Apple's Tim Cook calls Microsoft's Surface Book 'diluted' (updated)

Sponsored Links

Devindra Hardawar
November 11, 2015 11:33 AM
In this article: apple, microsoft, SurfaceBook, TimCook
Apple's Tim Cook calls Microsoft's Surface Book 'diluted' (updated)

On top of announcing an expansion in Ireland, Apple CEO Tim Cook also took some time to weigh in on Microsoft's newest hybrid laptop, the Surface Book. "It's a product that tries too hard to do too much," he said, according to the Irish Independent. "It's trying to be a tablet and a notebook and it really succeeds at being neither. It's sort of diluted." Ouch. We actually found the Surface Book to be a pretty darn good hybrid laptop in our review. Cook's comments are particularly rich on the heels of the iPad Pro's launch this week, a large tablet with keyboard and stylus accessories that looks like it was inspired by Microsoft's Surface hybrid tablet. Of course, the big difference is that the iPad Pro is running iOS, not OS X. Cook seems to be taking more issue with Microsoft's attempt to unify desktop and mobile interfaces in a single platform.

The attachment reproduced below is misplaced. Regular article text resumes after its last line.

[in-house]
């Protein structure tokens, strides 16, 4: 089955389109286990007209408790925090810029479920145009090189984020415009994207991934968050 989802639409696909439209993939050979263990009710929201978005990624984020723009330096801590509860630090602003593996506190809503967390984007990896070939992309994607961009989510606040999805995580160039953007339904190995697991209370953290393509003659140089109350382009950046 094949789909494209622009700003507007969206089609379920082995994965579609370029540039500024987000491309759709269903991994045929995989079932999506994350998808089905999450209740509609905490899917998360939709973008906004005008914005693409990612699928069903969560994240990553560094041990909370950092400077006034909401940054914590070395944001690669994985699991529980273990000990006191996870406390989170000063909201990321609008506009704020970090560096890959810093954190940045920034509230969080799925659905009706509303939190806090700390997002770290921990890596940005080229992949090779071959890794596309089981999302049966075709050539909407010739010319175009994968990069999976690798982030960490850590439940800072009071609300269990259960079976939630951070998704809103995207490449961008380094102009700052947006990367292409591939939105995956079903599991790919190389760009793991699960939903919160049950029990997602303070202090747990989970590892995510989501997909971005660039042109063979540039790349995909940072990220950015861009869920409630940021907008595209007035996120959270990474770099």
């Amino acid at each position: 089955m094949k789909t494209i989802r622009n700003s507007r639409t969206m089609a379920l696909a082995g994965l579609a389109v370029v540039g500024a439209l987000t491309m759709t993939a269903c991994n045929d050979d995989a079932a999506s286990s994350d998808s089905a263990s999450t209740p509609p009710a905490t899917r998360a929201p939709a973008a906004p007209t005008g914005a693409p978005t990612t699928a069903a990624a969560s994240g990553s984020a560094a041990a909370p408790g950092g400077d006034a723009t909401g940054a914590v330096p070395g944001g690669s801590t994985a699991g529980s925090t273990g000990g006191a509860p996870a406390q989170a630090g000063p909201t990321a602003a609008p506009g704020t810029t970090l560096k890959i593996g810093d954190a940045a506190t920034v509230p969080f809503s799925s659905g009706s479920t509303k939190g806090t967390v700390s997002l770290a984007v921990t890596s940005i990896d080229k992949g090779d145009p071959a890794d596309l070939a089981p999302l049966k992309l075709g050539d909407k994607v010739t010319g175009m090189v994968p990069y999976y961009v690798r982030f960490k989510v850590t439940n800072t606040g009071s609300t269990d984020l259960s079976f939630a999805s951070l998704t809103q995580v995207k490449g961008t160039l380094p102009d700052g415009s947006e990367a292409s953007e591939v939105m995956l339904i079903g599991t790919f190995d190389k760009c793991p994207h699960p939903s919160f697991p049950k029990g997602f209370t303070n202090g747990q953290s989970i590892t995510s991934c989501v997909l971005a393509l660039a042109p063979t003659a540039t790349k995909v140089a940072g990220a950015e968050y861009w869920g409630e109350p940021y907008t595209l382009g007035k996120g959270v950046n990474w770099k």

Apple's marketing head, Phil Schiller, doesn't think there's much room for a true hybrid tablet on the market either. While the iPad Pro looks Surface-like, it's still being marketed as a tablet. Its keyboard and stylus are just add-ons, they're not as essential as Microsoft's Surface keyboard covers. Still, as iOS apps become more complex and desktop-like, it's hard not to see how the iPad Pro might eventually be considered a hybrid device as well. But of course, I'm sure Cook and Schiller's tune will change by then.

Update, 5:30pm ET: The Irish Independent has since updated its article to note that Cook actually said "diluted," not "deluded." Presumably, he means that the Surface Book offers a compromised experience, something similar to comments he's made in the past.

Turn on browser notifications to receive breaking news alerts from Engadget
You can disable notifications at any time in your settings menu.
Not now

All products recommended by Engadget are selected by our editorial team, independent of our parent company. Some of our stories include affiliate links. If you buy something through one of these links, we may earn an affiliate commission.
Popular on Engadget